A neural network forms the basis of many modern artificial intelligence set-ups, and now the concept has been applied to a purely mechanical calculating machine
A mechanical neural network composed of beams, motors and sensors can learn to carry out several different tasks, just like its software equivalent, and could lead to aircraft wings that morph during flight to maintain efficiency or minimise turbulence.
The basis of modern AI research is the artificial neural network (ANN), which mimics the structure of the human brain by creating large grids of artificial neurons connected by synapses. Just as the human brain learns new behaviours by strengthening synaptic connections, ANNs learn by adjusting the digital values stored to represent them.
Ryan Lee at the University of California, Los Angeles, and his colleagues have borrowed that concept to create a mechanical neural network in which the strength of connections between neurons is replaced by beams of variable stiffness.
Instead of processing digital data, the mechanical neural network processes forces applied to it, twisting and morphing its shape depending on the stiffness of its beams. For instance, an even force applied across one side of the network can be directed by many beams to immediately create force in a wave shape at the opposite end, while an even force applied upwards could produce the inverse wave.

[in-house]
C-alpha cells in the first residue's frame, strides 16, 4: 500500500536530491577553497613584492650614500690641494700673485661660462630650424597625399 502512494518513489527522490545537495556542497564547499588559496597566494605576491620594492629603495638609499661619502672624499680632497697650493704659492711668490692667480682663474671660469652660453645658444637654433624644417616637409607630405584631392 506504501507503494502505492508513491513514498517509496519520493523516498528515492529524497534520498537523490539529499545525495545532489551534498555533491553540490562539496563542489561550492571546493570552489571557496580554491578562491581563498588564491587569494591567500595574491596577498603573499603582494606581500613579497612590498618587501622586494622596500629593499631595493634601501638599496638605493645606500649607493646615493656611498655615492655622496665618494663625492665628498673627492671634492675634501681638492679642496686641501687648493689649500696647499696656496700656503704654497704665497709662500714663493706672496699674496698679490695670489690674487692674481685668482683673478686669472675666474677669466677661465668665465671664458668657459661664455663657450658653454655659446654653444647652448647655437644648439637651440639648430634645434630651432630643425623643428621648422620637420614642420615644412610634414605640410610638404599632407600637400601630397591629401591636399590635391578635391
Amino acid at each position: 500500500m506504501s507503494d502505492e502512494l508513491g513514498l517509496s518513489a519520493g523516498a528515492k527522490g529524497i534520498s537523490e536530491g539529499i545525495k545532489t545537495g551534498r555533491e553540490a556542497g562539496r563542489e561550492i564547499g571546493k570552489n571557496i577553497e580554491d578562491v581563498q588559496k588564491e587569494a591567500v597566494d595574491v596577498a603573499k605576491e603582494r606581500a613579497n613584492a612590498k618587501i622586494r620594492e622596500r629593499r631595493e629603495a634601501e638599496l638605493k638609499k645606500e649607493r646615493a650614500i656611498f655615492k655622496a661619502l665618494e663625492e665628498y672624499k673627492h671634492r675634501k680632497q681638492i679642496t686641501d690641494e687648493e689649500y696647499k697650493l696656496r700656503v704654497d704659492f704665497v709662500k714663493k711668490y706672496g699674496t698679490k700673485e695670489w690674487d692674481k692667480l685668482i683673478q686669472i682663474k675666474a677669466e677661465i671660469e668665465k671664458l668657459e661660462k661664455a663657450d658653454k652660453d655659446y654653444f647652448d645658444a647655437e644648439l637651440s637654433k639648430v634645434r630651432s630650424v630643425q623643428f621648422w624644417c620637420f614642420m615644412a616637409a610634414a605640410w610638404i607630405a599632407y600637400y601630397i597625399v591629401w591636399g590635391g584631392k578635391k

The team built a network of 21 beams, each 15 centimetres long and arranged in a triangular grid. Every beam is equipped with a small linear motor, which can alter its stiffness, and sensors that measure how far each “neuron”, or beam joint, is out of position. This allows a computer to train the network by tweaking the beam stiffness. Once this is done, the structure requires no external computation and the various beam stiffnesses are locked in.
Lee says that an aircraft wing made of a mechanical neural network could automatically morph in response to situations, changing its profile in reaction to higher or lower speeds to maintain efficiency or to prevent undesirable flight characteristics.
“You could do something neat like turbulence interference, where the wing gets hit by something and it locally deforms and morphs to try and keep the energy spread out in a way that the cabin feels nice and smooth,” he says. “Right now, wings are designed to do big motions, flex, distribute that across the wing, and that results in jerkiness in the cabin.”
Future versions of the network could be scaled up to a much larger grid, with each beam possibly miniaturised using advanced 3D printing techniques, says Lee. Once a network was trained, either physically or in a simulation, it could be printed with set beam stiffnesses and require no electronics to function from that point on, he says.
Journal reference: Science Robotics, DOI: 10.1126/scirobotics.abq7278
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